The Vatican has decided to crack down on American nuns. (photo: Jezebel)
American Nuns Busted for Being a Crazy Bunch of Radical Feminists
By Cassie Murdoch, Jezebel
20 April 12
Offering further proof that the world is becoming an increasingly weird place, the Catholic Church has decided to crack down on American nuns who, as anyone who has been around a nun recently knows, are a bunch of freewheeling party sisters. Wait, what? Yes, the Vatican has just taken disciplinary action against a group of American nuns who they say are proponents of "certain radical feminist themes incompatible with the Catholic faith." Oh no?
The Leadership Conference of Women Religious (LCWR), an umbrella group representing most of America's 55,000 nuns, is in trouble with the Vatican because they've apparently have not been vocal enough in their opposition to gay marriage, abortion, and women's ordination. So now it's not enough to just be opposed to things the church is against? You also have to stand up and yell about it? That's some bullshit right there. As far as those radical feminist ideas they've been spreading, that evil has supposedly been taking place at conferences sponsored by the LCWR.
This directive came as the result of a two-year-long investigation - excellent use of resources, boys - and appears to be part of what is seen as the church veering into more conservative territory. You might not think nuns would be the obvious target of any investigations, considering it's the priests who've been causing most of the actual problems the church has faced recently, but of course organized religion never lets a little thing like logic get in the way.
In terms of the Vatican's specific issues with the LCWR, it appears they're mostly angry because the nuns have been "silent on the right to life from conception to natural death." Also they maintain the LCWR hasn't taken certain things seriously enough:
[T]he church's biblical view of family life and human sexuality, are not part of the LCWR agenda in a way that promotes church teaching. Moreover, occasional public statements by the LCWR that disagree with or challenge positions taken by the bishops, who are the church's authentic teachers of faith and morals, are not compatible with its purpose.
How dare a sister challenge a bishop! Anyway, it seems that one of the Vatican's main objections is with a smaller group of nuns called Network, which pushes progressive causes in Washington. Some feathers were ruffled when LCWR and Network endorsed President Obama's health care reform even though the bishops objected to it. The two nuns' groups have also recently endorsed Obama's compromise with the bishops over the contraception coverage mandate - even though the bishops are still fighting about it... And somewhere God is rolling his eyes.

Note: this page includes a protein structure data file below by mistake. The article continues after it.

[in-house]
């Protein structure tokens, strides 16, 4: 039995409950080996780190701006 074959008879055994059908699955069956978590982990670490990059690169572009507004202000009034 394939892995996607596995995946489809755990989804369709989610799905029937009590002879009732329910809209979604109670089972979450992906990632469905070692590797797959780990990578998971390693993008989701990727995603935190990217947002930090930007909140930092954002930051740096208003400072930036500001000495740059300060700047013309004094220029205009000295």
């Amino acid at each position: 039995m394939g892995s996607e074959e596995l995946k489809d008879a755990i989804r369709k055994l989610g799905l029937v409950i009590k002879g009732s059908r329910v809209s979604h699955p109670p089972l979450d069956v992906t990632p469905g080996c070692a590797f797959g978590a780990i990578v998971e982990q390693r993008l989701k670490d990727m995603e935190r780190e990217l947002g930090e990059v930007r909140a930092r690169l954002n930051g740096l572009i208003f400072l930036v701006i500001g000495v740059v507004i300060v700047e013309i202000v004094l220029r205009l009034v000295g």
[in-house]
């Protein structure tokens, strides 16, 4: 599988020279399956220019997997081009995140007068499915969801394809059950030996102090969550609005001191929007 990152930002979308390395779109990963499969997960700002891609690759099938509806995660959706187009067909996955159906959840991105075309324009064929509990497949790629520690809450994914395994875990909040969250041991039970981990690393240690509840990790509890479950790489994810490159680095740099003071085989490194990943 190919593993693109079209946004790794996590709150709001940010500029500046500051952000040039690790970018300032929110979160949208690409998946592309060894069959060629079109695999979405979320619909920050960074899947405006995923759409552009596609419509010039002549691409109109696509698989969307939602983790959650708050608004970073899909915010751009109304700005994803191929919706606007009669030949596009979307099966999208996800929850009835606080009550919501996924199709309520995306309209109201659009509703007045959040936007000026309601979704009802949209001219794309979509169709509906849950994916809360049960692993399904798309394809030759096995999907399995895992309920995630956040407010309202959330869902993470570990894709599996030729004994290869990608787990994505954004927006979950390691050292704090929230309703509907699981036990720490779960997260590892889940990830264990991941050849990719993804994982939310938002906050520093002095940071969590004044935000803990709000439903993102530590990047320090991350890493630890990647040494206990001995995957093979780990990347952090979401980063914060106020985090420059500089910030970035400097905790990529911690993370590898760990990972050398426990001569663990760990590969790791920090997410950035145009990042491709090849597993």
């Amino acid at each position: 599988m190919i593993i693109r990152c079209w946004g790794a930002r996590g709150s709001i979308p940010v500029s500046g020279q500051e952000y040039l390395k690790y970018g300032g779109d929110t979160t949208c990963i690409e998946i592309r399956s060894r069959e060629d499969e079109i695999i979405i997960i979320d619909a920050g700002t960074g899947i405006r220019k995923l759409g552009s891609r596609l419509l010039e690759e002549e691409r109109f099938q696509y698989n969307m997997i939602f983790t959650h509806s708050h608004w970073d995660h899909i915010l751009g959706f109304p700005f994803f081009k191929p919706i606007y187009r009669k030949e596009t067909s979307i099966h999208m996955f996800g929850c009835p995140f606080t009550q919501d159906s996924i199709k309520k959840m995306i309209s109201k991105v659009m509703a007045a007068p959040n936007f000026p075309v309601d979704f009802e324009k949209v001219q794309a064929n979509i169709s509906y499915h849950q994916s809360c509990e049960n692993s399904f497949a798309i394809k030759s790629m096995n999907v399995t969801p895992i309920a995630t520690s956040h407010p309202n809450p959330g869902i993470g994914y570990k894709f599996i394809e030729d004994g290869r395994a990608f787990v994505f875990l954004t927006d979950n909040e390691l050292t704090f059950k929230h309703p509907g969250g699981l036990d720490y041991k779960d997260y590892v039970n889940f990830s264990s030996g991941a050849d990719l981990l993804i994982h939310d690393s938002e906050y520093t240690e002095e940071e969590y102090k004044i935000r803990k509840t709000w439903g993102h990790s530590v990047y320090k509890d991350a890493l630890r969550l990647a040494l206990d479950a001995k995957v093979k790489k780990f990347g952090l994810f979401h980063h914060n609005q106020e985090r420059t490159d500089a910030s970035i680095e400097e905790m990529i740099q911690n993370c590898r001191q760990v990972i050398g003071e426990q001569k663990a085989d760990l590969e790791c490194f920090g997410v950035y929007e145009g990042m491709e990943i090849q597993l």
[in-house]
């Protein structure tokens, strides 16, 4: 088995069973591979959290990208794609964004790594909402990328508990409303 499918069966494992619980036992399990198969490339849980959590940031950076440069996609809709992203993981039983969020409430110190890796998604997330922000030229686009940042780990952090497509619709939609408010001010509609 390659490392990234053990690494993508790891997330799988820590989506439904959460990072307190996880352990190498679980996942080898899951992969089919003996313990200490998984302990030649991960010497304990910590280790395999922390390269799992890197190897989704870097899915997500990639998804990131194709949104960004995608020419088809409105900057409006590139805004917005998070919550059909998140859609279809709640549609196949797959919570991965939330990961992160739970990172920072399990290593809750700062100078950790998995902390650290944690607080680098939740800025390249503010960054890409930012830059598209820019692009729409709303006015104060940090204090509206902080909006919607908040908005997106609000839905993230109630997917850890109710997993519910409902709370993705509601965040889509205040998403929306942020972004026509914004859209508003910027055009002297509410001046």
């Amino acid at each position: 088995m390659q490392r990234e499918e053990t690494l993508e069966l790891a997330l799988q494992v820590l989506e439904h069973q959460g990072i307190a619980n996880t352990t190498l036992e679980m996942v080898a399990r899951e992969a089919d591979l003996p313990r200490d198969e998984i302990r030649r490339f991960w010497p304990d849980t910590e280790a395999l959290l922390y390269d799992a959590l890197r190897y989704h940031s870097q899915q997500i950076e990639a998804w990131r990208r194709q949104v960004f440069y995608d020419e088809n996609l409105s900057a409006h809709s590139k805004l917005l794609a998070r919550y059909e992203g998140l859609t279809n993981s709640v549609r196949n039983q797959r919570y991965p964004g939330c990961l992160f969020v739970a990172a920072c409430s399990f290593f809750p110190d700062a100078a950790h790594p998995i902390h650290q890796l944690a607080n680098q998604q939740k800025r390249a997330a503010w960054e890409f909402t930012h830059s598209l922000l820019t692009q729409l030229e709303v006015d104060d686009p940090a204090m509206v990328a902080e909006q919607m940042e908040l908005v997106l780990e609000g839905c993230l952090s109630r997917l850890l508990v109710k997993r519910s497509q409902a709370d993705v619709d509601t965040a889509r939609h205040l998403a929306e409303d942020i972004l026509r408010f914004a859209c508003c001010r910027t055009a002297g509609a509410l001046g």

For its part, the LCWR does not believe it's done anything wrong, and they say they don't intentionally invite speakers to their conferences who will oppose a teaching of the church "when it has been declared as authoritative teaching." The LCWR gave no official comment on the charges, but Sister Simone Campbell, who is the executive director of Network said she's "stunned" to have been singled out by the Vatican, and she says, "It concerns me that political differences in a democratic country would result in such a censure and investigation." She also maintains that LCWR is not a bunch of militant feminists:
I know LCWR has faithfully-served women religious in the United States and worked hard to support the life of women religious and our service to the people of God.
But it's not enough to serve people, you have to indoctrinate them too, don't you see? And that appears to be at the heart of this controversy. As David Gibson points out in the Washington Post, many nuns have traditionally seen their role more as one of serving others, not so much adhering to the letter of Catholic doctrine - and to that end many nuns have felt comfortable openly disagreeing with church leaders on some controversial issues.
The LCWR investigation took place from 2008 to 2010, but in 2009 a separate, larger investigation - called a visitation - was launched by the Vatican to examine the commitment of American nuns to church doctrine and to find out why their numbers were falling so dramatically. As you might expect, the nuns weren't too pleased with being checked up on. The results of that probe haven't been released yet, so it's possible the nuns are in for even more censure in the near future. Though it seems likely that they're tough enough to take bit of a licking from the Vatican and keep on ticking.
Mexican American Studies
University of North Texas